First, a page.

In the 1960s Billy Stockman was working as a cook at Papunya when many of the Pintupi people were brought in from the west.

Same as Clifford Possum Tjapaltjarri, Billy Stockman is the old Master of the Aboriginal Art movement. Billy Stockman is credited with being one of the men who painted the Honey Ant Dreaming on the wall of the Papunya School at Geoff Bardon's request.

 

Collections


National Gallery of Victoria
purchased Billy Stockman Tjapaltjarri's Wild Potato Dreaming


National Museum of Australia
acquired
Billy Stockman's Budgerigars in the Sand-hills, painting. The painting represents the travels of a group of Budgerigar ancestors during the Dreaming. On their journey, they stopped to camp in sandhill country near Mount Denison. The camps are depicted as concentric circles superimposed on a background mosaic of sand dunes, broken by patches of desert plants.


Art Gallery of NSW
acquired Billy Stockman Tjapaltjarri Ilpitirri 1985


National Gallery of Australia
purchased Billy Stockman Boomerang Dreaming painting in 2013.

National Art Gallery of New Zealand

Australian National Gallery of Victoria

Art Gallery of Western Australia Perth

National Gallery of Victoria Melbourne

Artbank Sydney

National Gallery of Australia Canberra

Museum and Art Gallery of the Northern Territory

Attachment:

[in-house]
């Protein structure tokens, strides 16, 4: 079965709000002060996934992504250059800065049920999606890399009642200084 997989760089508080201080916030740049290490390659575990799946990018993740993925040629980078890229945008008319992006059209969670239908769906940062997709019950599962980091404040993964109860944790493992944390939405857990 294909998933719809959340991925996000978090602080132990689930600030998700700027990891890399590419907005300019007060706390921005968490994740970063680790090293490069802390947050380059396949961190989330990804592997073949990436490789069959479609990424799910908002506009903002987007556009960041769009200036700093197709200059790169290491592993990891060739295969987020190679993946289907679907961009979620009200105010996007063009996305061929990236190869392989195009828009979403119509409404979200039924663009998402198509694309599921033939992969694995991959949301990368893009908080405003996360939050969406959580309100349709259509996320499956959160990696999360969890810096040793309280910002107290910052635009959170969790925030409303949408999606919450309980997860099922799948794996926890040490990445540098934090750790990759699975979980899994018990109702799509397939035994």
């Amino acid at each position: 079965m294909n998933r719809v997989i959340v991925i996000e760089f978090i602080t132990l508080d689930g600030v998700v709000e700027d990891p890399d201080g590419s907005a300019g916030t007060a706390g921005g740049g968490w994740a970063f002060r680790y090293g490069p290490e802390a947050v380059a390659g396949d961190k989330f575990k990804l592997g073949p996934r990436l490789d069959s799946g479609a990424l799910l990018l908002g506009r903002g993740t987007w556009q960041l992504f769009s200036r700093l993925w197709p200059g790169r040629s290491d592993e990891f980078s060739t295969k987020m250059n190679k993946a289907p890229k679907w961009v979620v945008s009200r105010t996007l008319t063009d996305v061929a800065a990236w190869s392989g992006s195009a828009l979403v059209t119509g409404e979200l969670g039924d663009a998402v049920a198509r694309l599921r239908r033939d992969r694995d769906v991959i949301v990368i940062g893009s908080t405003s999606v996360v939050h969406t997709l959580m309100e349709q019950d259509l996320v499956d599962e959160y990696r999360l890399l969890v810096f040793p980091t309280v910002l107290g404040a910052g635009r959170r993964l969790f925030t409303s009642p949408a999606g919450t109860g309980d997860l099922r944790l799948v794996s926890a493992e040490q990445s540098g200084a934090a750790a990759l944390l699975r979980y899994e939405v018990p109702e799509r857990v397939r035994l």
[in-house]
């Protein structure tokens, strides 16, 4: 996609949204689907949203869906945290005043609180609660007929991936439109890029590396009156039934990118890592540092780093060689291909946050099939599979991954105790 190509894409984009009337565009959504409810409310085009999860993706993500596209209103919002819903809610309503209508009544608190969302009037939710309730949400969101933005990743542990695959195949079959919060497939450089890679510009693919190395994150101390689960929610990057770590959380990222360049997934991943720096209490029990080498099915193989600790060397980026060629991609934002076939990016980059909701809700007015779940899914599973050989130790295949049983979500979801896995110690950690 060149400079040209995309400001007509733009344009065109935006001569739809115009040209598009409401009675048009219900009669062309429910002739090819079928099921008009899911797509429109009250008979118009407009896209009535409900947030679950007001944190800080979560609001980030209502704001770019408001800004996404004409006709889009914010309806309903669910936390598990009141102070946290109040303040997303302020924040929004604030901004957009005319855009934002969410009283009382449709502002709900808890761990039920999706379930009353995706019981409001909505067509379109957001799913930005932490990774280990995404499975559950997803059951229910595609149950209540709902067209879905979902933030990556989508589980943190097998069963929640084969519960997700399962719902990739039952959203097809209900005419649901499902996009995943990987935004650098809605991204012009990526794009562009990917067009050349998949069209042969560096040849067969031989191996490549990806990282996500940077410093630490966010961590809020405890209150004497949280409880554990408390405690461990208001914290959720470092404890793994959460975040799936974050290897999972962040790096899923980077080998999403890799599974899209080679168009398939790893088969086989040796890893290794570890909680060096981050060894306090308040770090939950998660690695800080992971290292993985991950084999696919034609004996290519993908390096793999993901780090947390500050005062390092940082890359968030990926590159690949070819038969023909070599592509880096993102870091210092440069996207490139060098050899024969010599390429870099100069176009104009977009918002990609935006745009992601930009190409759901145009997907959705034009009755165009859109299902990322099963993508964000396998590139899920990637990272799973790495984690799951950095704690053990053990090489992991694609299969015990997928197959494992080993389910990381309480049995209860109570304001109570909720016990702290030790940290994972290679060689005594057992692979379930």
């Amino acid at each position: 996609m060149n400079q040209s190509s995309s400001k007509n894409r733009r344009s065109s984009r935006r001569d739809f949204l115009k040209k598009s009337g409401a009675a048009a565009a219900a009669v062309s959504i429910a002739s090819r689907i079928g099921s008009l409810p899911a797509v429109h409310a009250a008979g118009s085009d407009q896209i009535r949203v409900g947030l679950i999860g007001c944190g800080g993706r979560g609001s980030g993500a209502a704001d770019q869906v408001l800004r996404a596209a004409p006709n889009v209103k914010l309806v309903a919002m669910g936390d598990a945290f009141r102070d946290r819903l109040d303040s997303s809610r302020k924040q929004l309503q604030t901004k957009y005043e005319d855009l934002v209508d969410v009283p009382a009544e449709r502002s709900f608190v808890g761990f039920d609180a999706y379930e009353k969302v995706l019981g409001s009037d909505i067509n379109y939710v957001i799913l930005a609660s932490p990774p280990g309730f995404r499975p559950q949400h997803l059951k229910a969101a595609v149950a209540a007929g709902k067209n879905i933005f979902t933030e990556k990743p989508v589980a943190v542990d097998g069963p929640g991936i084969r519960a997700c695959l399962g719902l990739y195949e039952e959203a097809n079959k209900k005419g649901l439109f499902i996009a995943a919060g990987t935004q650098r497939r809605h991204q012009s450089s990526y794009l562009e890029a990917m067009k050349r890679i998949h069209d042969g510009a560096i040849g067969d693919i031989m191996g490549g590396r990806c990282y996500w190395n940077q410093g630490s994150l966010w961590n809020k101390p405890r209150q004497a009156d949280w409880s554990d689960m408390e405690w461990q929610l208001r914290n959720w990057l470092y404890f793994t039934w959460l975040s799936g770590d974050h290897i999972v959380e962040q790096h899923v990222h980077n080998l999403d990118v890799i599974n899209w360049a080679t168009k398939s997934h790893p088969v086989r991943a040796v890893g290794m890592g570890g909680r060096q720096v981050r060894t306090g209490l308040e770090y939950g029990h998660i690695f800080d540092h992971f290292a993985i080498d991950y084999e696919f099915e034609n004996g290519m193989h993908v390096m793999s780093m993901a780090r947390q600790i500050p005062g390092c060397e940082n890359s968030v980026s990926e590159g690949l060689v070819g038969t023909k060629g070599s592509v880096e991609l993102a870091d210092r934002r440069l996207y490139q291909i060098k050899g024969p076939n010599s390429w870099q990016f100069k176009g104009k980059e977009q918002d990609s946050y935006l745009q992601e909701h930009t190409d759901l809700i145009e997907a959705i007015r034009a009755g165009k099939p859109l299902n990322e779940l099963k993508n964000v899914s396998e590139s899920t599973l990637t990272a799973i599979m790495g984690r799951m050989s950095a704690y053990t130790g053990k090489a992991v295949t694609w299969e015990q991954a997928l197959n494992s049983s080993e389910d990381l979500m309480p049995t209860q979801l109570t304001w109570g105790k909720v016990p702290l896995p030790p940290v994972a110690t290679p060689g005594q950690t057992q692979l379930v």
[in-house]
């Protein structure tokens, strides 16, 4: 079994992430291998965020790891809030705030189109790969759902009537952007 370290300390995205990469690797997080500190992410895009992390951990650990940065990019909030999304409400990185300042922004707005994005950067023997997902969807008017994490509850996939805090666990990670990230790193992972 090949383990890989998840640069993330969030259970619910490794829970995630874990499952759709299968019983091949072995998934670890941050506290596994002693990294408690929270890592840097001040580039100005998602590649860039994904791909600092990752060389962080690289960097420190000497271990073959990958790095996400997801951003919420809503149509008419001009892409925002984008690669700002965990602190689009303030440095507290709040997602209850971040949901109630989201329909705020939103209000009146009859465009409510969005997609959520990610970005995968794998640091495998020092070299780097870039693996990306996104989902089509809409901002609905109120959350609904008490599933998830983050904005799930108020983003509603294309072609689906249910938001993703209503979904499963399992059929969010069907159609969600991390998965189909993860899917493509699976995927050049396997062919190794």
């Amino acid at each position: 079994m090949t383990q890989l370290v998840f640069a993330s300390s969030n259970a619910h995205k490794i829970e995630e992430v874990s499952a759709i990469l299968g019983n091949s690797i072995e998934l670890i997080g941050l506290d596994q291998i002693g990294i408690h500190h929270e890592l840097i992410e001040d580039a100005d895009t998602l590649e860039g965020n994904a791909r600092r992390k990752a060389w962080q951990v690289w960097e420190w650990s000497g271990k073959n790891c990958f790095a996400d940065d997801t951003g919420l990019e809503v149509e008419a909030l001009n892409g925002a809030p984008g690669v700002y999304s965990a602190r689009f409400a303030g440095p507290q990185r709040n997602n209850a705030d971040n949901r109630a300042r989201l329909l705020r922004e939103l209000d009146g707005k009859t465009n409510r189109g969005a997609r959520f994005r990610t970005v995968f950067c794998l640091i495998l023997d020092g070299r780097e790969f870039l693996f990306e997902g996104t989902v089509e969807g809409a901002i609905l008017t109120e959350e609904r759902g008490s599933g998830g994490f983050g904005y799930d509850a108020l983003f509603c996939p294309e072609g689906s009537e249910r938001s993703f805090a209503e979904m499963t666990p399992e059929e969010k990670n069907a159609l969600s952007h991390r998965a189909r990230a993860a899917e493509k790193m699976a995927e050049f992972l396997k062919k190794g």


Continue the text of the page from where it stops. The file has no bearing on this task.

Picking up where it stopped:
Art Gallery of South Australia Adelaide

Lowe Art Museum, University of Miami

Christensen Collection

Museum of Victoria Melbourne

Flinders University

Art Museum Adelaide

Australian Department of Archaeology and Anthropology

National University, Canberra

Australian Qantas Collection,

Donald Kahn collection Museum of Victoria Melbourne

Campbelltown City Art Gallery

South Australian Museum Adelaide

The Kelton Foundation Santa Monica USA

Holmes a' Court Collection Perth

 

Billy Stockman Tjapaltjarri focus on the spiritual content of Aboriginal society. Billy is able to incorporate this strong foundation with a modern definition for all to understand and benefit from.

It is important to the artist that the spirit of Jukurrpa is revived to aid in the healing of the entire planet. A proud family man Billy Stockman Tjapaltjarri is from the Anmatyerre people in Central Australia.